Mowing your lawn regularly will help maintain the beauty of your yard and the health of your grass. Whether you have a new lawnmower or an old one fresh from the garage. It is normal to have trouble starting it up. Lawnmower brands and models differ, but almost all of them share one thing: gas. Here’s a step-by-step guide on how to start a lawn mower.
Place the lawnmower on a grassy area. Ensure there are no foreign objects under the mower-like rocks, twigs, or children’s toys. If the area is not clear, the mower blades could be damaged.
The most obvious step when starting a gas-powered lawn mower is to check if it contains gas. Don’t forget to check the oil. If the lawn mower you own has a 4-stroke engine, check the oil by opening the cap or by using a dipstick. If the lawnmower has a 2-stroke engine, then you’ll need to mix the oil with the gas. Be sure to know what type of oil to mix and the correct ratio amount of for the lawn mower’s engine. Consult the manual that comes with the lawnmower to learn about the oil and fuel recommendations for your specific model.
When you’ve completed the first two steps, the mower is ready to go. Press the primer button three to five times. This will channel gas into the engine. Priming the engine is only needed when it has not been used for a long time. If you’ve used the mower recently, you can skip this step. If you can’t locate the primer button, refer to the user manual.
Look at your lawnmower. Notice that there are two handles running horizontally only inches apart from each other. Hold and press these handles together. Keep them together when you pull the starting rope. Pull quickly and with force. You might have to pull several times before the motor comes alive, ready to mow some grass.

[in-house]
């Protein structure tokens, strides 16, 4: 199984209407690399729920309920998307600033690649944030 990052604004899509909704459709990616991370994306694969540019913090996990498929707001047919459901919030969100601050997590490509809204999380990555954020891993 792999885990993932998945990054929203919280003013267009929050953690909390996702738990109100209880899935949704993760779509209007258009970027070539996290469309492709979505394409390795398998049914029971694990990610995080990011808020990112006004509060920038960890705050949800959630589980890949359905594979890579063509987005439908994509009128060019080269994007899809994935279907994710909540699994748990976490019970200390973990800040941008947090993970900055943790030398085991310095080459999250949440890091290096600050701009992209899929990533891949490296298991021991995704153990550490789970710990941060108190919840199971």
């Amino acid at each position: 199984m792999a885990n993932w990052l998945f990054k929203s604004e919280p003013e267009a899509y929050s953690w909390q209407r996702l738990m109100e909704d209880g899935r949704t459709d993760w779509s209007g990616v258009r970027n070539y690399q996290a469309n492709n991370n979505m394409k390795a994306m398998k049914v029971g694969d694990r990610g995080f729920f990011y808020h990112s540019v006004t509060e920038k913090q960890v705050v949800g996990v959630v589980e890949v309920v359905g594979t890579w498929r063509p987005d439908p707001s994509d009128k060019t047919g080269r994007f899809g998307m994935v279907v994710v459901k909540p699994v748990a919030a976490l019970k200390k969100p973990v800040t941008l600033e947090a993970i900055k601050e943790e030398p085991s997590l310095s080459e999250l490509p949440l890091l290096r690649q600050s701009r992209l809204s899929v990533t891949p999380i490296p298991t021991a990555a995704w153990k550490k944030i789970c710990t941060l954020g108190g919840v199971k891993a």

If the mower doesn’t start, check the spark plug as it may not be attached. Then, try again. If it sputters but doesn’t start, you may need more gas in the tank.
The steps above will help you start a lawn mower, but if your mower doesn’t start, here are some troubleshooting tips:
- You’ve checked, and the mower has enough gas and oil in its tank. Still, the engine does not start. The mower’s carburetor might be flooded, or its cylinder might be soaked with gas. The smell of unburned gas is a sign that this is the case. Leave the lawnmower on the ground for about 10 to 15 minutes. This is enough time to let the gas evaporate. Try starting the mower again.
- If you’ve left your mower in the garage for too long and there was gas left inside, the gas may have gone bad. You won’t be able to start the mower. Siphon out the old gas and replace it with fresh gas.
- The starter is stuck and it’s hard to pull. The lawnmower blade might be jammed. Disconnect the spark plug. Then turn the mower on its side. Clear the debris under the mower, and be careful around the blades. If you’ve cleared the debris, and your lawn mower still won’t start, take it to a mechanic.
- Your lawnmower is smoking. To see what’s wrong, turn off the mower. Let it cool for an hour or so and monitor it to see if the smoking stops. If it won’t stop smoking, the mower may need servicing. Take the mower to your mechanic.
Lawnmowers are essential pieces of equipment to keep your yard looking beautiful. Without them, grass will grow wildly and untamed. Do you need your lawnmower serviced by a quality company that ensures only the best for your machines? Check out Greg’s Small Engine today!